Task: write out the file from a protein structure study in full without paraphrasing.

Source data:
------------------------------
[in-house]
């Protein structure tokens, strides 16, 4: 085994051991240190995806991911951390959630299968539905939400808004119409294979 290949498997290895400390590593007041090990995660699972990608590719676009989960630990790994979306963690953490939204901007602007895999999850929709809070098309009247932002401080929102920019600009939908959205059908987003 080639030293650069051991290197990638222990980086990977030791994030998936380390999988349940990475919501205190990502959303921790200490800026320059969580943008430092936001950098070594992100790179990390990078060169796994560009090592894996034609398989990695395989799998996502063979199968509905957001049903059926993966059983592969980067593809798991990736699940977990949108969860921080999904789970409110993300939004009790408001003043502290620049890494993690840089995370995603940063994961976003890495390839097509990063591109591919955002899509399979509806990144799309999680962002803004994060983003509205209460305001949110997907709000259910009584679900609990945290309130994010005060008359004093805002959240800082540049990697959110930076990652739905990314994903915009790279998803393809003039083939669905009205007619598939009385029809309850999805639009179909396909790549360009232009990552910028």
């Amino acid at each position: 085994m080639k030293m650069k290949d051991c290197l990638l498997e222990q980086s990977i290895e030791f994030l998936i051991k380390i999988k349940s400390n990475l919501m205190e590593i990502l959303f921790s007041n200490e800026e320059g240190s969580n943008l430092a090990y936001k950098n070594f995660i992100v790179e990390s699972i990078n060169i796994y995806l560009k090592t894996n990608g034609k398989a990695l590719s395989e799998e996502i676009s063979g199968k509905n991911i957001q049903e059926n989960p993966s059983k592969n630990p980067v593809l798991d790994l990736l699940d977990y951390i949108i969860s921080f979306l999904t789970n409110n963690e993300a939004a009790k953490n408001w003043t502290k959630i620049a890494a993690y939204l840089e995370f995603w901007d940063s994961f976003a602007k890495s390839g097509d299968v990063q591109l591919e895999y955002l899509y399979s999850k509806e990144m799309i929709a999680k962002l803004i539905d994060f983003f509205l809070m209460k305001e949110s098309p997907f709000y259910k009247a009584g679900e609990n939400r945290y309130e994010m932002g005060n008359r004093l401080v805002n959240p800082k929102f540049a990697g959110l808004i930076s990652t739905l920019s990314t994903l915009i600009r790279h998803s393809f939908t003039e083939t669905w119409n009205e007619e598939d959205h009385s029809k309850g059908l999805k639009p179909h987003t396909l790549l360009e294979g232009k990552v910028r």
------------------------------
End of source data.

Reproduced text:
[in-house]
């Protein structure tokens, strides 16, 4: 085994051991240190995806991911951390959630299968539905939400808004119409294979 290949498997290895400390590593007041090990995660699972990608590719676009989960630990790994979306963690953490939204901007602007895999999850929709809070098309009247932002401080929102920019600009939908959205059908987003 080639030293650069051991290197990638222990980086990977030791994030998936380390999988349940990475919501205190990502959303921790200490800026320059969580943008430092936001950098070594992100790179990390990078060169796994560009090592894996034609398989990695395989799998996502063979199968509905957001049903059926993966059983592969980067593809798991990736699940977990949108969860921080999904789970409110993300939004009790408001003043502290620049890494993690840089995370995603940063994961976003890495390839097509990063591109591919955002899509399979509806990144799309999680962002803004994060983003509205209460305001949110997907709000259910009584679900609990945290309130994010005060008359004093805002959240800082540049990697959110930076990652739905990314994903915009790279998803393809003039083939669905009205007619598939009385029809309850999805639009179909396909790549360009232009990552910028």
């Amino acid at each position: 085994m080639k030293m650069k290949d051991c290197l990638l498997e222990q980086s990977i290895e030791f994030l998936i051991k380390i999988k349940s400390n990475l919501m205190e590593i990502l959303f921790s007041n200490e800026e320059g240190s969580n943008l430092a090990y936001k950098n070594f995660i992100v790179e990390s699972i990078n060169i796994y995806l560009k090592t894996n990608g034609k398989a990695l590719s395989e799998e996502i676009s063979g199968k509905n991911i957001q049903e059926n989960p993966s059983k592969n630990p980067v593809l798991d790994l990736l699940d977990y951390i949108i969860s921080f979306l999904t789970n409110n963690e993300a939004a009790k953490n408001w003043t502290k959630i620049a890494a993690y939204l840089e995370f995603w901007d940063s994961f976003a602007k890495s390839g097509d299968v990063q591109l591919e895999y955002l899509y399979s999850k509806e990144m799309i929709a999680k962002l803004i539905d994060f983003f509205l809070m209460k305001e949110s098309p997907f709000y259910k009247a009584g679900e609990n939400r945290y309130e994010m932002g005060n008359r004093l401080v805002n959240p800082k929102f540049a990697g959110l808004i930076s990652t739905l920019s990314t994903l915009i600009r790279h998803s393809f939908t003039e083939t669905w119409n009205e007619e598939d959205h009385s029809k309850g059908l999805k639009p179909h987003t396909l790549l360009e294979g232009k990552v910028r």